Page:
When I arrived at King’s 13 years ago the church had been declining numerically for the previous decade and I knew that to get some growth momentum was going to be a challenge. I fell into a growth strategy which has served us well for the last decade, but the changing economic situation has made me reflect on some aspects of my underlying philosophy of ministry. With the change in world economic circumstances we face a new leadership challenge for the church.
Joseph knew how to lead in the time of plenty and how to prepare for the time of famine; his wise stewardship saved the known world from poverty. Seven years of prosperity was followed by seven years of famine. We need the wisdom of Joseph at this time to get us through what has been forecast to be some very lean years.
The growth strategy we developed at King’s was to staff ahead of the growth curve. Over the years we were able to base our financial planning on past trends which developed into an ability to estimate with some confidence the finance growth trend in the future. Our experience showed us that for each person sitting in the meeting the average giving would be around £1000 a year. So, if we were growing at 100 people a year we knew we would have another £100k to spend in the next financial year - we staffed our church in the light of this information, which further increased our capacity to serve the people of God well, while providing capacity to grow more.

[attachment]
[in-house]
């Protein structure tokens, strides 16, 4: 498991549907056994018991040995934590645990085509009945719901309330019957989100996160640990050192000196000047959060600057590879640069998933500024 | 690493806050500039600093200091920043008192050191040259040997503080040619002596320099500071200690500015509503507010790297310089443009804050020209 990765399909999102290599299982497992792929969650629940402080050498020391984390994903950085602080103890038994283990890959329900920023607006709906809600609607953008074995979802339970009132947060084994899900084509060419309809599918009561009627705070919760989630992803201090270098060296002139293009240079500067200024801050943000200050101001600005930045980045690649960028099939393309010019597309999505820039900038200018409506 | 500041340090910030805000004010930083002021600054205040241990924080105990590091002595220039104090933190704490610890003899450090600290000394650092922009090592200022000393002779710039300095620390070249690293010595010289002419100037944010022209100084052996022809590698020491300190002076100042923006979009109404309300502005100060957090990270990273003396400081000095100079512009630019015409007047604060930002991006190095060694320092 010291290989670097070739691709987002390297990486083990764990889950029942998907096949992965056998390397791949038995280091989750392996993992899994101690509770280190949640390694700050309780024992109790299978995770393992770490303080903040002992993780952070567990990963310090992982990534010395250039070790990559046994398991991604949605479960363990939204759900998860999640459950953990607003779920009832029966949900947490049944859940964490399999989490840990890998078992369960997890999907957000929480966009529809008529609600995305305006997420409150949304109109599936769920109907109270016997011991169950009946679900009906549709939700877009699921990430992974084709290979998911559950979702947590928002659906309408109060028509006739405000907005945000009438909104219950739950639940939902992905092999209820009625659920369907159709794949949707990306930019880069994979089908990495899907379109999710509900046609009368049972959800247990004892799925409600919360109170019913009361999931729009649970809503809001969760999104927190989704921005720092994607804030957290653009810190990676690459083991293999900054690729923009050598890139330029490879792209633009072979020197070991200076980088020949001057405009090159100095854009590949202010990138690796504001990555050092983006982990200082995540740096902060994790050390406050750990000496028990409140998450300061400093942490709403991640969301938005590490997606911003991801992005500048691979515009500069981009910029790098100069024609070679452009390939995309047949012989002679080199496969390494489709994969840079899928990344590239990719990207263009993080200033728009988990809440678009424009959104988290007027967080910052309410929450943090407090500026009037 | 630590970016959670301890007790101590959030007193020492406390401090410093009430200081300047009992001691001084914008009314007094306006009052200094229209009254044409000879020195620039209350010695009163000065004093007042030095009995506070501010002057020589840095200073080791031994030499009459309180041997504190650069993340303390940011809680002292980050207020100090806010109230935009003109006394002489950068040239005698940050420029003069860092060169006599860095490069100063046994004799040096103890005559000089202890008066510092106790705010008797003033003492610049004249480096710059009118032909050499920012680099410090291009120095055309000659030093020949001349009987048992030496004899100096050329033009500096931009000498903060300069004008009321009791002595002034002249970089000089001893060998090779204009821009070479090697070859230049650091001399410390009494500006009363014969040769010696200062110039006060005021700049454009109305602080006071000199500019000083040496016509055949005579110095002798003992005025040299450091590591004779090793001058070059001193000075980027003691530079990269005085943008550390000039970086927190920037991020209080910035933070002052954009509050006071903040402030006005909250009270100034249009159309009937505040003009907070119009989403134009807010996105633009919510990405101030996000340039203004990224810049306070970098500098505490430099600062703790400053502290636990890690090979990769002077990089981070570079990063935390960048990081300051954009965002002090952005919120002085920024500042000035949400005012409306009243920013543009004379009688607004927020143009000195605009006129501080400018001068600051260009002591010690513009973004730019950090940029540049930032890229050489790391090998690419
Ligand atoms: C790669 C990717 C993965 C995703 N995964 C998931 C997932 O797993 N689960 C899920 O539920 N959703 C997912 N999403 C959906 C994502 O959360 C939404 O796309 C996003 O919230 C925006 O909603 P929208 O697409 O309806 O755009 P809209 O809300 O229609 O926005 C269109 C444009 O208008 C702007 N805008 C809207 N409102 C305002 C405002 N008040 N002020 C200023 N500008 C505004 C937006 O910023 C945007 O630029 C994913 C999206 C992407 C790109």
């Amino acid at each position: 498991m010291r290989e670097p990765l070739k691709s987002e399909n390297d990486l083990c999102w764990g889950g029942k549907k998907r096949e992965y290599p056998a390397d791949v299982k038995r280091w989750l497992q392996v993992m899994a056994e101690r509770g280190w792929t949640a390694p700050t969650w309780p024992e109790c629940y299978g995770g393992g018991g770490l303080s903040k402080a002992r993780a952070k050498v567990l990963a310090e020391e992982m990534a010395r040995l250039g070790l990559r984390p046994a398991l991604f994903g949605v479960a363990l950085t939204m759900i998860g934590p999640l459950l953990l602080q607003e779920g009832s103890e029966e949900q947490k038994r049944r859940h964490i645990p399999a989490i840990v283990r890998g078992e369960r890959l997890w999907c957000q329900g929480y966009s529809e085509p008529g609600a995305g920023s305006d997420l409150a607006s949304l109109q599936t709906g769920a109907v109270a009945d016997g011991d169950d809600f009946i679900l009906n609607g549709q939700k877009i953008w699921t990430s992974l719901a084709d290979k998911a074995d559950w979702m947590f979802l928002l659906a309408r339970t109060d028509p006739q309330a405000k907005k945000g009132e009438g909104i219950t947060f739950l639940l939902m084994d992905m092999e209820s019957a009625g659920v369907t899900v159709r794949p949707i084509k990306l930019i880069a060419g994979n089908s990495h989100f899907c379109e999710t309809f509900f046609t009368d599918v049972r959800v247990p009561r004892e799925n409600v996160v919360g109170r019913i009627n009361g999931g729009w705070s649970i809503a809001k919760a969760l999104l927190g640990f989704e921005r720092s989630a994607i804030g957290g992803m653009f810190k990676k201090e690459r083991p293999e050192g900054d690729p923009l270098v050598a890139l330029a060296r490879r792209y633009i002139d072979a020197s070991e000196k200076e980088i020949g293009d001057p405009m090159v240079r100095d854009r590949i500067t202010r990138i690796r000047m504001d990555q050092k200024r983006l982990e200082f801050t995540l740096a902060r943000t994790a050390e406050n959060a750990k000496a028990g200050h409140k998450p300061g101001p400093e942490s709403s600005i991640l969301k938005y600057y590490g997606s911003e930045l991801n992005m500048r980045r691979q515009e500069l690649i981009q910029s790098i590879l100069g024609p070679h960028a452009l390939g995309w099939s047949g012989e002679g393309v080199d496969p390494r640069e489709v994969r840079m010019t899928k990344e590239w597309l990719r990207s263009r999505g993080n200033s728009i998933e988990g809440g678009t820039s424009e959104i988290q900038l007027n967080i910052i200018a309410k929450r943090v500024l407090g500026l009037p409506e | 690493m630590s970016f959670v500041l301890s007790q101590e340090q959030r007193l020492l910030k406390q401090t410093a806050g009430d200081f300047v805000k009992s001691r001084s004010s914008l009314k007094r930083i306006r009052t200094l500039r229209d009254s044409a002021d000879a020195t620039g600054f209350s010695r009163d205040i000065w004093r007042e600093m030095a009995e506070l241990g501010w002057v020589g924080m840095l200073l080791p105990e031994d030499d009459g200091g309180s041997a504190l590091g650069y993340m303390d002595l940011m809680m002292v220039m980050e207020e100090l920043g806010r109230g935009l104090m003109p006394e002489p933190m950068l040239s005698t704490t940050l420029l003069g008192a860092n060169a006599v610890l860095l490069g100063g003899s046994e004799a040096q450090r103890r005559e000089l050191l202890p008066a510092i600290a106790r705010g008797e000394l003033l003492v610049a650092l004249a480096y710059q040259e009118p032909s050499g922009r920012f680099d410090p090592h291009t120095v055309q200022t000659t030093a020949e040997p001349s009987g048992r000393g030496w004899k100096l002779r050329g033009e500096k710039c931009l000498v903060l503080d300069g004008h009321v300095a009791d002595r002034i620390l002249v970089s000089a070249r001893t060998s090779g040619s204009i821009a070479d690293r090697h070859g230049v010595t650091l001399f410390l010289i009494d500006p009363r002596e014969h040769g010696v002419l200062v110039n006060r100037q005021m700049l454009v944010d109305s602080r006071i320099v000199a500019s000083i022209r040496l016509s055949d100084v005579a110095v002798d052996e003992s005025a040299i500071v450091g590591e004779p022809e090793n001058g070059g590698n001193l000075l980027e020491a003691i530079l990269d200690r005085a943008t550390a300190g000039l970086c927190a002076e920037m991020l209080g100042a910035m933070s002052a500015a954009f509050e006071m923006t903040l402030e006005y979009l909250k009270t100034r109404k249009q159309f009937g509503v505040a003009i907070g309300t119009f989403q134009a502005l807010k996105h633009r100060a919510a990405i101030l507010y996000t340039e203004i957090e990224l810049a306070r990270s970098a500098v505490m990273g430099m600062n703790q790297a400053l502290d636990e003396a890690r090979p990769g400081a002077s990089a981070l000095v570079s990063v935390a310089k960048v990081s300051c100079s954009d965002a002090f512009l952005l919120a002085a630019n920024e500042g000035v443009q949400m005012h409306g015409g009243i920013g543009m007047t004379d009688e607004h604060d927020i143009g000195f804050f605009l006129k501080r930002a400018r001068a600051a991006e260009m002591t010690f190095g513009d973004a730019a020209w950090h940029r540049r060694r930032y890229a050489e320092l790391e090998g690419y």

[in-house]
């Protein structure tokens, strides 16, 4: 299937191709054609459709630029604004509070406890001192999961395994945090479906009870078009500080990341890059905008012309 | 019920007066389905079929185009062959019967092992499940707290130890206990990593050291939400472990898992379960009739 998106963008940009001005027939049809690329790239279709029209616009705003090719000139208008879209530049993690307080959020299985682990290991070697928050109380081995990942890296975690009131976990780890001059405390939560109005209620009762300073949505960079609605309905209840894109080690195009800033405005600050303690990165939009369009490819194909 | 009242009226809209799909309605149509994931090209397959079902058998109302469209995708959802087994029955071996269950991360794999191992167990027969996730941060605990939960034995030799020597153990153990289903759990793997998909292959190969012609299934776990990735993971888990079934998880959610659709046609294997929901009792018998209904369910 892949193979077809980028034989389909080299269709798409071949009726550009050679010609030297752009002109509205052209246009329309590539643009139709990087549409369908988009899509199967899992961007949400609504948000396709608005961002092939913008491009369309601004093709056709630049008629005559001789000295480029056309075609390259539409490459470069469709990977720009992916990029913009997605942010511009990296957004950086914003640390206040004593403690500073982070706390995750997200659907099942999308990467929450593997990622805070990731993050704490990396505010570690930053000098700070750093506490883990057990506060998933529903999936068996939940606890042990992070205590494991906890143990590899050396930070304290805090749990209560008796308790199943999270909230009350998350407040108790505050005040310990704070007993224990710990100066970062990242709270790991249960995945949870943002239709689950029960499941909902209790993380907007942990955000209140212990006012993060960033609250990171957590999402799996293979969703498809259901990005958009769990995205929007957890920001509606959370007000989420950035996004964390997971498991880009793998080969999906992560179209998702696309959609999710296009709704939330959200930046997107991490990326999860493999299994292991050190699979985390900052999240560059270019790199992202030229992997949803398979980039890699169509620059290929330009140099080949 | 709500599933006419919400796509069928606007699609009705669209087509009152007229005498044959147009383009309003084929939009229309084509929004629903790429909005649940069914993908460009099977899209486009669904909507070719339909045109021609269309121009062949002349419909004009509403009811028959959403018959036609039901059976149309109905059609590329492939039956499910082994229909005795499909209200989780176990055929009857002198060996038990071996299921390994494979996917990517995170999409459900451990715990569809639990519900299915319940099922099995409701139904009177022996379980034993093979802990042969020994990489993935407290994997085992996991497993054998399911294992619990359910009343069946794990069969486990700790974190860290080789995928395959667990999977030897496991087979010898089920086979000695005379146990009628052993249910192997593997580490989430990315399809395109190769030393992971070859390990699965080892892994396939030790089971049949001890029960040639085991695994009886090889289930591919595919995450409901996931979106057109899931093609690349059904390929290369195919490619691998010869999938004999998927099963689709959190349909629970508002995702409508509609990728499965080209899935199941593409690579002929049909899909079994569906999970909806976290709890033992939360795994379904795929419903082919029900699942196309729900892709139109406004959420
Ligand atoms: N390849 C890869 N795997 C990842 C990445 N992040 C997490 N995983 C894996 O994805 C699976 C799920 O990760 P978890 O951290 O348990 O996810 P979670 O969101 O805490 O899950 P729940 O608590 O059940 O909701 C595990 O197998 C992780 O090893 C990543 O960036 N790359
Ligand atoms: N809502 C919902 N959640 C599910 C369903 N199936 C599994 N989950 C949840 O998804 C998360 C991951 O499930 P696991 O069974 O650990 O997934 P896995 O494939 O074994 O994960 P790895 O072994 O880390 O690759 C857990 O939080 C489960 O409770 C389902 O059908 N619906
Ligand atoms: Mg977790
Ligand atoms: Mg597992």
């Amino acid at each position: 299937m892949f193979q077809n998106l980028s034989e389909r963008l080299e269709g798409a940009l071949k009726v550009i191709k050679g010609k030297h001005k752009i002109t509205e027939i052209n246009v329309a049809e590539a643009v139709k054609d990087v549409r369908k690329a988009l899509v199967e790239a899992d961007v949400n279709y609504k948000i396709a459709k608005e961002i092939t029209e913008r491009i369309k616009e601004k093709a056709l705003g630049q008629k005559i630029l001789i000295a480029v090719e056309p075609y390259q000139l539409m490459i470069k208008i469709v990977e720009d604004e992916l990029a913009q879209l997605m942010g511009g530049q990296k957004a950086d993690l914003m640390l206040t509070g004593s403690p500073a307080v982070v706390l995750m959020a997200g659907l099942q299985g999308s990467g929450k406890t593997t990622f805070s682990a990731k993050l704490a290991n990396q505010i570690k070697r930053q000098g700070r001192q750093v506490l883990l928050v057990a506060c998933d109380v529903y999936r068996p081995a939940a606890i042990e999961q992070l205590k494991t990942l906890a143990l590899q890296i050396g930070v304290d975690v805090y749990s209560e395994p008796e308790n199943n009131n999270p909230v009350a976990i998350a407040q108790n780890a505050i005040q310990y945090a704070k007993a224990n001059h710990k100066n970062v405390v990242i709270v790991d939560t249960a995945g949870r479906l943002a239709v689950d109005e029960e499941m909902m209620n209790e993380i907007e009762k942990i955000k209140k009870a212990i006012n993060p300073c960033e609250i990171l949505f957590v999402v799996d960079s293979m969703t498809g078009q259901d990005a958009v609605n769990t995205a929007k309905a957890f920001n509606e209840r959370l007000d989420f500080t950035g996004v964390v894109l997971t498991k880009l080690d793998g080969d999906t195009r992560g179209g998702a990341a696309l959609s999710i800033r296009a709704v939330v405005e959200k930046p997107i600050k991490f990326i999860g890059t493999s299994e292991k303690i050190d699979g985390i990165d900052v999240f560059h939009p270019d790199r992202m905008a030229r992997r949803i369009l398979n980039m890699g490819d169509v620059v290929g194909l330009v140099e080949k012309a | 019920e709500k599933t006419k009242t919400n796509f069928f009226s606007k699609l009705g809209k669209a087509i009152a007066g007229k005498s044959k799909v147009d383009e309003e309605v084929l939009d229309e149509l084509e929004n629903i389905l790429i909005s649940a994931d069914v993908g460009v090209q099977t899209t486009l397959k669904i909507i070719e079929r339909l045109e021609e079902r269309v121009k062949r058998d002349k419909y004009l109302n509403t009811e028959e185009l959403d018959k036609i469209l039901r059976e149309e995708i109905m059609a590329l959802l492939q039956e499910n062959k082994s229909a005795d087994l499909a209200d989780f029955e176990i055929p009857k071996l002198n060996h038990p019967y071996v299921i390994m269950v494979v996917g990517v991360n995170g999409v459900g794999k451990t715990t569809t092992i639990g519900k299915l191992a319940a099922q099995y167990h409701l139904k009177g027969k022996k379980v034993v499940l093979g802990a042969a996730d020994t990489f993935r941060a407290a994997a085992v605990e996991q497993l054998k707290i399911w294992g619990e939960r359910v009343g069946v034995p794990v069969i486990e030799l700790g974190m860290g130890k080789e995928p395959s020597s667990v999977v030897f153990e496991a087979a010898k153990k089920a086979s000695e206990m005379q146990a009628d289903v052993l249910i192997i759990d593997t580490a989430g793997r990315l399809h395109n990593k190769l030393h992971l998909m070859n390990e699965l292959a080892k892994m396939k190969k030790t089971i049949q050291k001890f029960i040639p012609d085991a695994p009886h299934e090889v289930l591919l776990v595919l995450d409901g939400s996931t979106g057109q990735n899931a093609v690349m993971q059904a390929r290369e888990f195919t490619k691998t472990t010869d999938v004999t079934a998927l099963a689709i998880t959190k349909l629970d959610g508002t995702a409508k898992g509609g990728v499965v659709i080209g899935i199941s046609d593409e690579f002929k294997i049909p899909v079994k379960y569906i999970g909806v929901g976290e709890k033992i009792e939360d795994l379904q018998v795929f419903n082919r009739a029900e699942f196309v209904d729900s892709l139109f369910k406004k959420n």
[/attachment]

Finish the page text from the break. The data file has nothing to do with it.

In the last year our Sunday attendance is up by over 150 people, which historically would probably mean we would be looking to increase our staff by at least 3 or 4 full time posts. However we have to adjust to the changing economic situation around us. Rather than reflecting a lack of faith on our part, I prefer to apply faith and good stewardship alongside each other rather than seeing them in competition. Faith is needed both in times of plenty and also in times of famine!
William Booth’s Four Keys to Church Growth
3 weeks ago